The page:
Saturday, 27 June 2009
I have always disliked winter: the short days, the often miserable weather, and just being cold, have always been things I dread. Gardens are often depicted as being in a dormant state in the cold months: drab, bare and basically asleep. English gardening books that I read when I first started gardening told me to find some winter solace by studying the shape of leafless trees and examining their bark, or meditating on the subtle beauty of a dried seedpod.
Yet I became obsessed with the idea that I wanted splashes of fiery colour to cheer me up at this time, so I began a search for winter-flowering plants in hues of red, yellow and orange. Eventually, I realised that our relatively mild winters mean that there are actually lots of possibilities for us in Sydney and I have found a whole range of flowers, some familiar, others less so.
Camellia japonica (ht around 3-5m) have long been one of the most significant winter-flowering plants for Sydney gardens, forming medium to large shrubs, which can be underpruned to form small trees. Some cultivars have brilliant red bold flowers, the petals often enhanced by bunches of yellow stamens. Red Camellia can usually tolerate sunny positions, and they form a brilliant partner to other hot-coloured shrubs from places like Central America, South America and Mexico, such as Salvia gesneriiflora 'Tequila' (ht 2-4 m) with its long electric-red tubular flowers in black calyces; the surreal giant golden daisies of the shrubby perennial tree marigold or Mexican sunflower (Tithonia diversifolia, ht to 4m); or poinsettia (Euphorbia pulcherrima, ht 3.5m, pictured above), with its scarlet bracts formed like dramatic flowers, in single or double form. The lantern-flowered Abutilon hybrids bloom well through winter and include yellow, orange and red varieties, and the brilliant orange daisies of the mountain marigold (Tagetes lemmonii) are still glowing.
Smaller hot-coloured shrubs can join the scene: Justicia rizzinii, ht 60cm-1m), (pictured at the start of the blog) with its profusion of dainty red and yellow harlequin blooms; Justicia aurea (ht 1.5m, pictured left), with tousled yellow flowers which last a good two months in June and July; or Reinwardtia indica (ht 1m), an undemanding, suckering (but not rampageous), small shrub smothered in bright gold coins for many weeks in early winter. These small shrubs grow well in shade.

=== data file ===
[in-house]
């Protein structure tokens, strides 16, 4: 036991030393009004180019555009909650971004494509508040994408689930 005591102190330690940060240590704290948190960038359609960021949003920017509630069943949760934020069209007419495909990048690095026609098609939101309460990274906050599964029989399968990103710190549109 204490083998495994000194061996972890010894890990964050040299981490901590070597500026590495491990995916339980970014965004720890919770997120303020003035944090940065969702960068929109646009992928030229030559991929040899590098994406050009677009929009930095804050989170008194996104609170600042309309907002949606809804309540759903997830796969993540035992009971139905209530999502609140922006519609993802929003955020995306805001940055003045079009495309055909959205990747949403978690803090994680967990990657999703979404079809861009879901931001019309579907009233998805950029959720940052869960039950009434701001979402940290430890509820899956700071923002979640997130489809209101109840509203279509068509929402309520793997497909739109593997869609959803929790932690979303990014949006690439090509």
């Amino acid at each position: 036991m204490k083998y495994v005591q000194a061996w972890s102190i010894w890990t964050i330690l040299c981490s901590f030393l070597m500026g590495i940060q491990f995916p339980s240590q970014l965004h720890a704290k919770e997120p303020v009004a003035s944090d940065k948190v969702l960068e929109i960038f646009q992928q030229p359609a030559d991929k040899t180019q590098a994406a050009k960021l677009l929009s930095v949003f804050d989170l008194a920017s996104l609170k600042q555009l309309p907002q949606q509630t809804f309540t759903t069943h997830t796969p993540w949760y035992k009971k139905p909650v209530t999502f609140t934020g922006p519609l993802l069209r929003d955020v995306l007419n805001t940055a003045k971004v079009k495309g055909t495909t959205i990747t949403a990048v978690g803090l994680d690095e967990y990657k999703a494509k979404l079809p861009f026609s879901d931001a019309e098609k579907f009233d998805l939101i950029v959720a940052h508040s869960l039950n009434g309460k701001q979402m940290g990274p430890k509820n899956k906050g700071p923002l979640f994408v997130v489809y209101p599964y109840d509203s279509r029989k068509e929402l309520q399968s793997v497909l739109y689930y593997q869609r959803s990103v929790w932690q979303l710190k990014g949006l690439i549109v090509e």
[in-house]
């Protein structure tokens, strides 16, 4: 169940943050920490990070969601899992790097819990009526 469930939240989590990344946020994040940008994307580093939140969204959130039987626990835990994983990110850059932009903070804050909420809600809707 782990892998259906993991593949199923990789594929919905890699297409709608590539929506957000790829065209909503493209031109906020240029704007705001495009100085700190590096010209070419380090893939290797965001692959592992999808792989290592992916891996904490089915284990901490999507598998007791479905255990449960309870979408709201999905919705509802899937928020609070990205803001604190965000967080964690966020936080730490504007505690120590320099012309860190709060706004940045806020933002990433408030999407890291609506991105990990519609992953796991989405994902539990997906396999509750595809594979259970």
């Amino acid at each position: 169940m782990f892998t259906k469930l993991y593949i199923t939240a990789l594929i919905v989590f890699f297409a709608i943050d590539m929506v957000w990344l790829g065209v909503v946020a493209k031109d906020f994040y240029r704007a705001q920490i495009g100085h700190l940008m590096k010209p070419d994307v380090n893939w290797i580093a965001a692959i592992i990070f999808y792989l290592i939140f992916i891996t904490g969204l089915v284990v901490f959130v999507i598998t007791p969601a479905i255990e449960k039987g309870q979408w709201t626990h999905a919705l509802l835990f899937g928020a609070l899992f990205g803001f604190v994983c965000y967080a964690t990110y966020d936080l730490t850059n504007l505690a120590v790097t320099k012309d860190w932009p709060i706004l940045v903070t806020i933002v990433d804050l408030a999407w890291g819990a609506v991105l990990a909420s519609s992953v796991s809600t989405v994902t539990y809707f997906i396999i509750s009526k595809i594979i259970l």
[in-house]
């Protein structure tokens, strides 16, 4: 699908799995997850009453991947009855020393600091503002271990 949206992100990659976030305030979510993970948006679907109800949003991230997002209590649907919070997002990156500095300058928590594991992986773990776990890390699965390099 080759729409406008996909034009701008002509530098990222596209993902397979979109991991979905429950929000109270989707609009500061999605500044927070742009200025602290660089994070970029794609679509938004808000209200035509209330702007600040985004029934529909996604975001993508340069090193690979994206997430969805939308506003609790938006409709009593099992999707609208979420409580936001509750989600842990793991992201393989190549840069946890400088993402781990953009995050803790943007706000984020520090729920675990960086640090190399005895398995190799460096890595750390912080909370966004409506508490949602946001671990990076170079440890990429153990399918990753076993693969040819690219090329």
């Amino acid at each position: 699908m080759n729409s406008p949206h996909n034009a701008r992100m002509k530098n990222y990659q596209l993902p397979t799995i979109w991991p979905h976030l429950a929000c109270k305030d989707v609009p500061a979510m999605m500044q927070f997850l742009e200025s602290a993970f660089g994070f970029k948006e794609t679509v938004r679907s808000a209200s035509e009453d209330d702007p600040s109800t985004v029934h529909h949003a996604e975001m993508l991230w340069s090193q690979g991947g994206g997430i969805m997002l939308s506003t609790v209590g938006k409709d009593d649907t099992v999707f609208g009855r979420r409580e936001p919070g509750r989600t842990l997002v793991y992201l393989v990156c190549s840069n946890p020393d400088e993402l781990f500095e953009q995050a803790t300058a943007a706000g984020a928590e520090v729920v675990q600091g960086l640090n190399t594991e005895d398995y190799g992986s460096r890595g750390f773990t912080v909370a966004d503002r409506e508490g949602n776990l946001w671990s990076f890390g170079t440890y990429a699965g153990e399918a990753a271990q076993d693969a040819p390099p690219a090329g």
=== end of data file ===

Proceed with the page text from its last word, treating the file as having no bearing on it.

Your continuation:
Semi-tropical creepers for bright winter blooms include the South American orange trumpet or golden shower vine (Pyrostegia venusta, ht up to 10m!). It needs a strong structure such as a shed, pergola or balcony to support its vigorous growth. The Carolina jasmine (Gelsemium sempervirens, ht 3m) from Mexico, North and Central America is a more restrained twining creeper, with fragrant yellow bells amidst glossy leaves in winter and early spring, and is very suitable for an arch, fence or trellis, and can also be tried as a groundcover. It blooms best in a sunny position. All parts of this plant are toxic.
I don't grow many natives in my garden but I enjoy seeing them as I walk around the neighbourhood or through the bush in winter. Wattles offer their clear yellow, downy bobbles from the very start of winter, with the fragrant Queensland wattle (Acacia podalyriifolia, ht 4-6m) being one of the first to open in June, followed by the feathery-leafed Cootamundra wattle in July (Acacia baileyana, ht 6m). These wattles are a brilliant sight against a blue winter sky. The big, brush-flowered Grevillea such as 'Sandra Gordon', 'Robyn Gordon' and 'Orange Marmalade' all flower through winter and can grow up to 3 or 4m tall; and the chubby candles of Banksia (pictured above) continue from autumn into winter.
These native plants can look good growing with South African plants, as they seem to like the same sunny, well-drained conditions, and seem to have a similar sort of subtle colouration of their flowers and slightly dry look about them. These include the silver-leafed Euryops (Euryops pectinatus, ht 1.2m) with its large bright yellow in winter, joining its green leafed cousin, the Paris daisy (Euryops chrysanthemoides, ht 1.2m), which began to bloom in autumn. Kniphofia, mentioned a few weeks ago, comprise another South African genus with winter-flowering specimens. The bird of paradise (Strelitzia reginae, ht 2m, pictured above) blooms from autumn through till spring, giving bright colour in the winter garden. It forms a big clump and its bold leaves are a good contrast to smaller foliage.
The shiny plump fruit of citrus trees - lemons, grapefruit, oranges, mandarins and cumquats - add to the yellow and orange hues of a bright winter garden, and their glossy evergreen leaves are always attractive on these small trees (ht 2-4m or as pruned). Even compact gardens might find a sunny spot for a potted cumquat or a small-growing lemon variety such as the 'Meyer'. Yellow or orange annuals such as pansies, violas and Calendula can also add colour in containers. We are lucky to have so many options for hot winter colour!
- By margaret 2122 Tuesday, 30 June 2009
Is that picture a camellia or poinsettia? Either way, it is good! I still have lots of winter colour - justicia aurea, begonias, heliotrope, gerberas, even the citrus fruit add colour. It is just the cold and damp weather that I dont enjoy. Look forward to each blog as it appears.
Sorry - yes, that is a poinsettia in the photo. It is amazing how long the Begonia go on flowering, and heliotrope seems to almost flower all year round! Deirdre